• 24-Across: Next up, we’re back to the old DRAWING BOARD, but here it’s re-branded as an [Administrative group that oversees caricatures?]. You can almost see that existing in real life.
  • 46-Across: In this puzzle, an ordinary CHINA CABINET becomes an [Administrative group that oversees an Asian nation?]. That’s no bull.
  • 56-Across: Finally, an ECHO CHAMBER becomes an [Administrative group that oversees acoustics?].

For all the bureaucratic red tape contained in this puzzle, I found it awfully entertaining. DO AWAY WITH crosses only one theme entry, but it’s a terrific long Down. Other entries that draw my eye include KAPOW, ON KP, FINK, and BELABOR. (I’m also partial to NIXON, but that’s just for personal reasons.)

Yeah, two of the corners admit entrance through only one square, and I normally prefer to have at least two white squares into every section of a grid, but perhaps the isolation helped to facilitate the smoothness. There certainly aren’t many substandard entries here (what, maybe DST is the worst in the entire grid?), and that matters much more than the openness of any given corner. I might have clued FIXER along the lines of [Starter home, for many] instead of [Handyman, on occasion], but that’s just my own taste.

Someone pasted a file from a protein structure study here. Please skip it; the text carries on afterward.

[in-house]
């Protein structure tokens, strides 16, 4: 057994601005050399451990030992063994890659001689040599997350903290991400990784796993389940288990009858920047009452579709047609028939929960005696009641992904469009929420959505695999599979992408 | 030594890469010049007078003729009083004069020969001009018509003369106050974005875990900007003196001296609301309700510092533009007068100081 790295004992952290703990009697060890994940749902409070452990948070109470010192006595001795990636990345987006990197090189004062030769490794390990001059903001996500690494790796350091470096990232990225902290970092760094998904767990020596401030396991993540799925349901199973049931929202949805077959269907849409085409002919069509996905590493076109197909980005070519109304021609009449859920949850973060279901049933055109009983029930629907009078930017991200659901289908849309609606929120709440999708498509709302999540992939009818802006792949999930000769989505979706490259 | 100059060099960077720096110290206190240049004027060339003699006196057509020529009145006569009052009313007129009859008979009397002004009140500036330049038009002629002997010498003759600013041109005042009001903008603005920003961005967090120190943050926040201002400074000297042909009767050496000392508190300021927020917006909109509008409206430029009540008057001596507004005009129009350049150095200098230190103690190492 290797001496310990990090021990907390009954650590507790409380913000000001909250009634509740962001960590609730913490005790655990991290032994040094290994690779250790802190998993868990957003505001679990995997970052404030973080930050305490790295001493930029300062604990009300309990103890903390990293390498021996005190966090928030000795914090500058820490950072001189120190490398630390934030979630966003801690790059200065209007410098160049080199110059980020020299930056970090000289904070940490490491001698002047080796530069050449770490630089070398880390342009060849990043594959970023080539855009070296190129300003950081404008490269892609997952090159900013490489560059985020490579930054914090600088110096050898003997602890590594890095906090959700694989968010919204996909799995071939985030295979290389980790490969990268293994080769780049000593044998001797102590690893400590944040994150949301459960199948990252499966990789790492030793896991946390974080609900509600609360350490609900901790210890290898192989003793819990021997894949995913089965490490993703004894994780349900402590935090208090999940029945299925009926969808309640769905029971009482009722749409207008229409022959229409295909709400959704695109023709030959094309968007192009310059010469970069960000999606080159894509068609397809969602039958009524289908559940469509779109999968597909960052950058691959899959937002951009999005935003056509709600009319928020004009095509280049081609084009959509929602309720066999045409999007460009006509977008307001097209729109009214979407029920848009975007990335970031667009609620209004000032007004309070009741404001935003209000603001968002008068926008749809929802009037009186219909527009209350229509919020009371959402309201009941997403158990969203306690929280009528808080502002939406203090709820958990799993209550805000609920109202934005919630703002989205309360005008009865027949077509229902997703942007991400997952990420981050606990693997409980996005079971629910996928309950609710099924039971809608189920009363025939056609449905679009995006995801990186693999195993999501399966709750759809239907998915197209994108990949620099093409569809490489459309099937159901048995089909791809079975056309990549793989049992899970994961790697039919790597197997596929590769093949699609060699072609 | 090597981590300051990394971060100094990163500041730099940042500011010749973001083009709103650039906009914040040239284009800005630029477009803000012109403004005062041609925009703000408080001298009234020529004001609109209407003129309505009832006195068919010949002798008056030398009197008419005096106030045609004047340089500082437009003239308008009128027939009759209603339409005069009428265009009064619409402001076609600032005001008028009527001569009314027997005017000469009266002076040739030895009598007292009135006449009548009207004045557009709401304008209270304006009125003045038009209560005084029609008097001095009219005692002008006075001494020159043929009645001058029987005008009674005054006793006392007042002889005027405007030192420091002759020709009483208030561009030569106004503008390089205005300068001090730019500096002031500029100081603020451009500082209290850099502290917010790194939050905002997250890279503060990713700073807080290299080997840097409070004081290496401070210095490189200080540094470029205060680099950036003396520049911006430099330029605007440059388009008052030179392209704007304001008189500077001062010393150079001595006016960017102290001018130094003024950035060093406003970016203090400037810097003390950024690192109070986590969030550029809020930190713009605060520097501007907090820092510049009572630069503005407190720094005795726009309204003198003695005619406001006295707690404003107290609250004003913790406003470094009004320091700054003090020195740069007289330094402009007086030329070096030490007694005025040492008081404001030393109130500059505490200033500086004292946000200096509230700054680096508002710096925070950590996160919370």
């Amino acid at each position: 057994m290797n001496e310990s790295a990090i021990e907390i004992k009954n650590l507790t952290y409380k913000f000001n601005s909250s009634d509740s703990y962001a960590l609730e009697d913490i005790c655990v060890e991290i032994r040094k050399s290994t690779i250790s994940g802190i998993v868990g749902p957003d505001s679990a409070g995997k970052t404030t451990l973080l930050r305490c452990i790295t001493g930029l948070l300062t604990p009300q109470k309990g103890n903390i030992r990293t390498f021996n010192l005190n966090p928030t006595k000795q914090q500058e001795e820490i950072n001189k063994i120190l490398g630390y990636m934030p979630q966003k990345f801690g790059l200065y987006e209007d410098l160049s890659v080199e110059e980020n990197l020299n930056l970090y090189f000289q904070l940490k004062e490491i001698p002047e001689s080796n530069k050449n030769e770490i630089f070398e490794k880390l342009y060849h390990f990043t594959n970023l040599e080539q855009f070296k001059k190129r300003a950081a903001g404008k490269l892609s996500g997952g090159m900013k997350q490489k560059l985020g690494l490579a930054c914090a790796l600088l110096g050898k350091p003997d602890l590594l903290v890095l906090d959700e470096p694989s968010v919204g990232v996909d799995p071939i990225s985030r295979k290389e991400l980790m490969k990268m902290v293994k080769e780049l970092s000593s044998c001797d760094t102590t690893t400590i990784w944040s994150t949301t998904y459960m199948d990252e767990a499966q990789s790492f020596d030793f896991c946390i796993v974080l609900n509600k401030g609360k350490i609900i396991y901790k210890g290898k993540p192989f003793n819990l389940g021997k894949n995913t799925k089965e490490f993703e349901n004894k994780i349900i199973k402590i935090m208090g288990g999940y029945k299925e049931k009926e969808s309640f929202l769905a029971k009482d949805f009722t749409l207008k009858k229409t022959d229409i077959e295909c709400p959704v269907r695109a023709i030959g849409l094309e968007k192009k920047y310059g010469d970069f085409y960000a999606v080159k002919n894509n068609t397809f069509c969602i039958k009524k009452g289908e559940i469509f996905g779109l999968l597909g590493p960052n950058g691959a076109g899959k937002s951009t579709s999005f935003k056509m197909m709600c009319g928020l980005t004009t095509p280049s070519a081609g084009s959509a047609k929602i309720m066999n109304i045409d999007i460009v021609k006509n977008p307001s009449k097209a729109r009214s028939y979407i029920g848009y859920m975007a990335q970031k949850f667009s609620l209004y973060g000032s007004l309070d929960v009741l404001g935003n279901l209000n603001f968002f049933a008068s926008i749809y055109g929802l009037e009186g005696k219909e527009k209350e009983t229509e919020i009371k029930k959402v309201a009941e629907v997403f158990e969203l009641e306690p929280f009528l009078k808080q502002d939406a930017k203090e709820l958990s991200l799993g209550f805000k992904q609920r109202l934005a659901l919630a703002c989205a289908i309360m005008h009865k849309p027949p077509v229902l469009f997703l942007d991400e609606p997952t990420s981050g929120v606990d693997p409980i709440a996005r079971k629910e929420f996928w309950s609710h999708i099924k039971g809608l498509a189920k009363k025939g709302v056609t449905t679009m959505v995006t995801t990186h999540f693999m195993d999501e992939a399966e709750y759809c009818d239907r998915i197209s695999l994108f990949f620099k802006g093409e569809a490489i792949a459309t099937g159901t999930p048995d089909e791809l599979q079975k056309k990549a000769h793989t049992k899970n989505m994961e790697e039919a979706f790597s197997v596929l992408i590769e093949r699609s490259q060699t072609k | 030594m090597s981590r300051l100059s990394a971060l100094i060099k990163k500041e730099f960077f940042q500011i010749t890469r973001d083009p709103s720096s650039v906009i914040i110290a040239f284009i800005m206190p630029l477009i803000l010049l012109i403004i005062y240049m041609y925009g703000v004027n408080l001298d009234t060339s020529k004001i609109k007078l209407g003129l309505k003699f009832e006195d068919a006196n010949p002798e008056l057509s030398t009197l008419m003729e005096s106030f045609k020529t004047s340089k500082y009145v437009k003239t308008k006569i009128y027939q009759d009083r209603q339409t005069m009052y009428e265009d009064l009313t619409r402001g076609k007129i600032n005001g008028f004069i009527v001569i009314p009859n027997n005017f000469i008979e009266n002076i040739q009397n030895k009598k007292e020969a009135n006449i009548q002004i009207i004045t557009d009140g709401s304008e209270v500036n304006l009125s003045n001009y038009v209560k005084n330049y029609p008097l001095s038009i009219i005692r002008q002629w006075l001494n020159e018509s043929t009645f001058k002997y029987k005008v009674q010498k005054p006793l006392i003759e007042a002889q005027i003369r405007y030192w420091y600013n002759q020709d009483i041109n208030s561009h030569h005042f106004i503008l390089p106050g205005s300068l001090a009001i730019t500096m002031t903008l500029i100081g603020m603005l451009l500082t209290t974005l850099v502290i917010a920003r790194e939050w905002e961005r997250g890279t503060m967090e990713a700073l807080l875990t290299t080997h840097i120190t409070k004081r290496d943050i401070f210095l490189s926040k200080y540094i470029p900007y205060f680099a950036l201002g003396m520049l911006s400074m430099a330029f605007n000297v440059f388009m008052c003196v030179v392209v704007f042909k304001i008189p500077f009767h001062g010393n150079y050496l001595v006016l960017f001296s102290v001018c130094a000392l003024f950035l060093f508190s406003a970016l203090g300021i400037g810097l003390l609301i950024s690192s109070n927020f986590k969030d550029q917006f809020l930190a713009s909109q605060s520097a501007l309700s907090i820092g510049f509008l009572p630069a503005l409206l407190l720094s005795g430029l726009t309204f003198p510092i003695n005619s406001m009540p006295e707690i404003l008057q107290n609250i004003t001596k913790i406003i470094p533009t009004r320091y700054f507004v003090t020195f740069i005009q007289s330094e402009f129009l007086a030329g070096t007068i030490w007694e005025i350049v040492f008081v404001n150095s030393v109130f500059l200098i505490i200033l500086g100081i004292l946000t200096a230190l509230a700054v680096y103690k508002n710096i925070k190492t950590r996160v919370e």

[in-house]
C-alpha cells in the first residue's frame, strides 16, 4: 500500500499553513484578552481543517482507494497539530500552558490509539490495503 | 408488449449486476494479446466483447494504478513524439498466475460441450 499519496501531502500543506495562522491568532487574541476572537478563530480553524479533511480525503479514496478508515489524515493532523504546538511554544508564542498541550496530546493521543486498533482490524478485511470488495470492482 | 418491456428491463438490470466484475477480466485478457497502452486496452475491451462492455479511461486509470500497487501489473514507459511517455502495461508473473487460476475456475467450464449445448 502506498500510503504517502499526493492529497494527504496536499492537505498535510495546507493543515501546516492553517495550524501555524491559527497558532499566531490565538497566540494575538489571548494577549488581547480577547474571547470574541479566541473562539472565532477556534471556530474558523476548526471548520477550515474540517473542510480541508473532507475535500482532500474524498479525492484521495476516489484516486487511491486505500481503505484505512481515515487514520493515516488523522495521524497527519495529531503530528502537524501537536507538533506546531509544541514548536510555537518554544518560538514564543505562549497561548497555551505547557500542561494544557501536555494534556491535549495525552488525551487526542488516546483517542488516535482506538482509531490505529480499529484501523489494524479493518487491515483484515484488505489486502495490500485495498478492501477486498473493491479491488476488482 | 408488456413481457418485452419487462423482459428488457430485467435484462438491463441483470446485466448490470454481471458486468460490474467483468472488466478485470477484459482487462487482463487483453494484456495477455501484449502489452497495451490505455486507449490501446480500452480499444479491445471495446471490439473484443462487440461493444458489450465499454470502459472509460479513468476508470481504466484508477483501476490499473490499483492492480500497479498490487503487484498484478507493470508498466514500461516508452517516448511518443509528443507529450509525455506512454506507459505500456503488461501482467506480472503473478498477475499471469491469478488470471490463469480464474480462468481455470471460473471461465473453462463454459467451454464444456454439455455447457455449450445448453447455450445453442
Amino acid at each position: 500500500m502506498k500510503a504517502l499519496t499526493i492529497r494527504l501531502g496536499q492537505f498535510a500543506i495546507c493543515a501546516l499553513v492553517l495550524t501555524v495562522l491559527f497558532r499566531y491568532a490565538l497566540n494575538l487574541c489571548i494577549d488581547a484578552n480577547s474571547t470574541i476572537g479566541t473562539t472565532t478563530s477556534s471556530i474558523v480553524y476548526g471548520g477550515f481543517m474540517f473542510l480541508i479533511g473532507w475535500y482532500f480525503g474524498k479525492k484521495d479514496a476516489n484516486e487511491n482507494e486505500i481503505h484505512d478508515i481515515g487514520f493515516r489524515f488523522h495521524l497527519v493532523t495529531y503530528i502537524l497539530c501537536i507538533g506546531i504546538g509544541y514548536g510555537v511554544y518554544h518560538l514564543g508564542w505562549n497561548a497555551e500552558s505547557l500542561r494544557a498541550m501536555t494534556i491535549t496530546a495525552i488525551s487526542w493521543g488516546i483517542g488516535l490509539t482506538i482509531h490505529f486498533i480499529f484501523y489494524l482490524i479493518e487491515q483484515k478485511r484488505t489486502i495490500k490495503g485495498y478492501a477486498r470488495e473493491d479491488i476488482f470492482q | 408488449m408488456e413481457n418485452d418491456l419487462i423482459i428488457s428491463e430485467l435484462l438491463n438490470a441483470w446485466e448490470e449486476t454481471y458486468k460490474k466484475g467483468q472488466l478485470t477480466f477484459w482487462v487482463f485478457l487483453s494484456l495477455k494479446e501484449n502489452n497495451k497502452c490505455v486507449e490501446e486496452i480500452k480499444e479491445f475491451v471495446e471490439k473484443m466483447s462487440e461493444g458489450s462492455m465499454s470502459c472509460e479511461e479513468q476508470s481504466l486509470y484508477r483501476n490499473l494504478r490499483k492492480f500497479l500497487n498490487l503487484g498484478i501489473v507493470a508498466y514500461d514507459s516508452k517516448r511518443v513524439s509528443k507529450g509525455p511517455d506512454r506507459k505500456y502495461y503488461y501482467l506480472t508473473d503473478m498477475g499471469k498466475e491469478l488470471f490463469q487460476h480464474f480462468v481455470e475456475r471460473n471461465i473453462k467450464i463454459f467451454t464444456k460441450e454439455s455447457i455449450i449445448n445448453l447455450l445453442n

I didn’t get the answer to ["The Gift of the Magi" quality] (it’s IRONY) because I’m unfamiliar with the short story. O Henry, I simply must find time to read your works.

I find it both mildly jarring and awesomely flippant that DRIP abuts the last three letters in EYEDROPsooo close to being a duplicate entry.